For the three repeated EEG asymmetry values, based on the two baseline conditions, testing differences in slopes between the two age-groups yielded statistically non-significant results (Table 3). This test (based on composing an ANOVA of EEG asymmetry at Time 2 on a full factorial model of age-group and EEG asymmetry at Time 1) allowed us to test the null hypothesis that the effect of EEG asymmetry at Time 1 on EEG asymmetry at Time 2 did not vary across age-groups. The lack of statistically significant differences across age groups in stability of EEG asymmetry is consistent with the wide 95% confidence intervals, computed using the approach by Shrout and Fleiss (1978).
Table 4 presents the mean values and standard deviations for EEG power at both visits. Stability in EEG power was computed for the entire group and for the two age groups (3–5 year-olds, 6–9 year-olds), separately, and are presented in Table 5 for eyes-open and eyes-closed conditions. In the entire group, EEG power values were highly stable, with coefficients ranging from 0.74 to 0.78 in the eyes-open, and from 0.64 to 0.79 in the eyes-closed condition (Table 5). For 3 to 5 year-olds, power values were stable in the eyes-open condition (0.65 – 0.71) and eyes-closed condition (0.52 –0.70). For 6 to 9 year-olds, power values were stable in the eyes-open condition (0.70 –0.86) and eyes-closed condition (0.76 – 0.90).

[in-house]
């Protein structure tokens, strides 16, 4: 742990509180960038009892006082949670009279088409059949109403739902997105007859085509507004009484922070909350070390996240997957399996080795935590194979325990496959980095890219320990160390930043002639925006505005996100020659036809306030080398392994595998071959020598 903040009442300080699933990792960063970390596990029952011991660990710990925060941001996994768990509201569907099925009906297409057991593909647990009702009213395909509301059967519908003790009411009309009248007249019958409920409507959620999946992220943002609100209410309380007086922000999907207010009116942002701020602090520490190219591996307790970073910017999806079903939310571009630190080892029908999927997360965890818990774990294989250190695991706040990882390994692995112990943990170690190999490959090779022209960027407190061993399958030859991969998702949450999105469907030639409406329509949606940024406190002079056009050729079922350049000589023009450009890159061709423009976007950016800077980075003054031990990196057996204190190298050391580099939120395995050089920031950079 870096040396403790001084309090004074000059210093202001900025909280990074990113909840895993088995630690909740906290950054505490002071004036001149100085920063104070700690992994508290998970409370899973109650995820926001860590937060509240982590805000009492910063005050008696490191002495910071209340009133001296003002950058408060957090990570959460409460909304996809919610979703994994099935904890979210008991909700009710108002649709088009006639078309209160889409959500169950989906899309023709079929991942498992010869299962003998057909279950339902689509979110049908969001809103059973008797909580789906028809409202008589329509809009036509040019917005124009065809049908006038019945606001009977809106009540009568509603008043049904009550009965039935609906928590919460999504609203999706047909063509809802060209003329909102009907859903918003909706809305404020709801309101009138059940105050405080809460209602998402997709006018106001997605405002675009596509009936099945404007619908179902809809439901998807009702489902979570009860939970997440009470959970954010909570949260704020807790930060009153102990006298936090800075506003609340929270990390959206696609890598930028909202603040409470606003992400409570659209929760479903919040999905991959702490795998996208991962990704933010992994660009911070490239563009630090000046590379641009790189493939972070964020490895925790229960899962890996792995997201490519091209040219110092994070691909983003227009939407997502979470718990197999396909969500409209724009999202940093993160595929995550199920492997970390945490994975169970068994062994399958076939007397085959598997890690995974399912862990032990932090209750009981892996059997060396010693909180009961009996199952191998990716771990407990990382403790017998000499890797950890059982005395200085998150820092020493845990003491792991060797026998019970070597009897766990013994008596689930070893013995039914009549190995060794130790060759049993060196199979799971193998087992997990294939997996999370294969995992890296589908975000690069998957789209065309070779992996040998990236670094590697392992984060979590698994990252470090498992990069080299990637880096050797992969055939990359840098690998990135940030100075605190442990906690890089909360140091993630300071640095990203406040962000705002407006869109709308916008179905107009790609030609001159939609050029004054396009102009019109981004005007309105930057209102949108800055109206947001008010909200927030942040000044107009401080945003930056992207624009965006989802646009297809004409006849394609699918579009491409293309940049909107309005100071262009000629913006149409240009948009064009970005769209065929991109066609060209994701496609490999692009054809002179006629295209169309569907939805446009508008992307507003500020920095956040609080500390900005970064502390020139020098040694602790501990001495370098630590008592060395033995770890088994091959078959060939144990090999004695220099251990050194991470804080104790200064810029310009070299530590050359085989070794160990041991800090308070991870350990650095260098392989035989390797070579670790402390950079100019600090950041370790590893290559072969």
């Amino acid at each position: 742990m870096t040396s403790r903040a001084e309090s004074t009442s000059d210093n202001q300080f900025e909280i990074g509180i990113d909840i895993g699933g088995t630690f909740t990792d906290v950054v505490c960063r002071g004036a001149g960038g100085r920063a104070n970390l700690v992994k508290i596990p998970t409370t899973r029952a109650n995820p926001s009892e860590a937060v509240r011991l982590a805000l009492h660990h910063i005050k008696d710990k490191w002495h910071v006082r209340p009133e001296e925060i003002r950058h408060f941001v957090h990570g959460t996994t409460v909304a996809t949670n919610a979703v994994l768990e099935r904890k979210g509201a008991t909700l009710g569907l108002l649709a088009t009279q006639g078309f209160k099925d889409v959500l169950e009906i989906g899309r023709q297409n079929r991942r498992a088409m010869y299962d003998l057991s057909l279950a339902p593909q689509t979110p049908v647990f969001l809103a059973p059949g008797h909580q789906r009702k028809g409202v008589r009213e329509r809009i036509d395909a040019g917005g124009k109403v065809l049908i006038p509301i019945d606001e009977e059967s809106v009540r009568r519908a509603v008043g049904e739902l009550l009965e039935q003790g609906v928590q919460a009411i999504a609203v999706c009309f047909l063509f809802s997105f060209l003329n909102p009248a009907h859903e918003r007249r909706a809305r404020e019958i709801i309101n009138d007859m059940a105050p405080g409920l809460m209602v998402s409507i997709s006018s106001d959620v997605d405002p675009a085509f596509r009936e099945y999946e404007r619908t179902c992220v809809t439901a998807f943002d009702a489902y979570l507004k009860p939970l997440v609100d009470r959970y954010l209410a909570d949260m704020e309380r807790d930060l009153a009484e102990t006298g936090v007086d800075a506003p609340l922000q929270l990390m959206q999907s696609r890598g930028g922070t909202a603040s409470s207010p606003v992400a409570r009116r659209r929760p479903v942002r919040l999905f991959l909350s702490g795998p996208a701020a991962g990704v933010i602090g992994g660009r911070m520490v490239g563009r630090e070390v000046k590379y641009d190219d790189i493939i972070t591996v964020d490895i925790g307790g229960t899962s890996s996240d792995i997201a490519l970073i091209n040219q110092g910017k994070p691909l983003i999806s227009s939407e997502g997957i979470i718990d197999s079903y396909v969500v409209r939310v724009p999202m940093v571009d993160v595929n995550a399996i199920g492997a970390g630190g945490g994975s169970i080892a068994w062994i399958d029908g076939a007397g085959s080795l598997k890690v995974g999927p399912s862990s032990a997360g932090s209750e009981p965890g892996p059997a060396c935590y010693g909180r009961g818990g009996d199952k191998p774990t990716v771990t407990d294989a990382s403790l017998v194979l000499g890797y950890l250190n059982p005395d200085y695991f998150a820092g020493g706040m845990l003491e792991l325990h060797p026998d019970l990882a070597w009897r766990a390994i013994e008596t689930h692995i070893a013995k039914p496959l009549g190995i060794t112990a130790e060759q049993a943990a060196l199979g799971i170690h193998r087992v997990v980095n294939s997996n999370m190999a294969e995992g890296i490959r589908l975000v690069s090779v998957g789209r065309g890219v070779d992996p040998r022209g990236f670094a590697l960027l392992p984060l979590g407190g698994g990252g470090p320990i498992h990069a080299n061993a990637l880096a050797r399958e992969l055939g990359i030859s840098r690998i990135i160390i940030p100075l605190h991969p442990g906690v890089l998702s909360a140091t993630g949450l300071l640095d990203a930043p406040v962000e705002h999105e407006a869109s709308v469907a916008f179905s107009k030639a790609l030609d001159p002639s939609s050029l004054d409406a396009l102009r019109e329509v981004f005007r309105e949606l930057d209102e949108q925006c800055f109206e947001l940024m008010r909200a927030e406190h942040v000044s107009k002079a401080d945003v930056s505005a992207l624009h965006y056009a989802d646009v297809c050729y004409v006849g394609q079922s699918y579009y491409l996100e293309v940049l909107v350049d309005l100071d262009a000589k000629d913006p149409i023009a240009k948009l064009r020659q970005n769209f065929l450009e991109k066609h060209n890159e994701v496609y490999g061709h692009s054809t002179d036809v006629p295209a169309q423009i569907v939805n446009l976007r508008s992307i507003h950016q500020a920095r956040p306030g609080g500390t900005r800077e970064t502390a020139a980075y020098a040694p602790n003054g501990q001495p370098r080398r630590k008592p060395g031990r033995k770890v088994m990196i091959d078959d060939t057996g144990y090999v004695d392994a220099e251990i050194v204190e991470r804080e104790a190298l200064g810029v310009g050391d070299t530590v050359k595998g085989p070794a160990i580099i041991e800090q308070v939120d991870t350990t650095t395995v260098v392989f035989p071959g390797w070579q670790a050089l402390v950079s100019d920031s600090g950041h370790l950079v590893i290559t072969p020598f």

To test for between-group differences in stability of EEG power, we conducted an ANOVA of EEG power at Time 2 on a full factorial model of age group (3–5 years, 6–9 years) and EEG power at Time 1. There was no statistically significant difference in stability as a function of age group (see Table 5), which may correspond to the wide 95% confidence intervals.
To evaluate the effects of covariates on the stability of EEG asymmetry and power, we studied first factors with substantial representation in each subgroup, namely: sex of child (57 girls vs. 68 boys) and parental history of depression (46 normal parents vs. 79 parents with a history of depression). Second, we evaluated factors with sparse data in one of two subgroups; specifically: handedness (13 left-handers), variations in time between sessions (14 with a time interval longer than 1.5 years), multiple siblings in families (23 families with multiple siblings; 19 with multiple siblings within an age group), and overlap between age groups (28 were older than age group at the child’s second visit).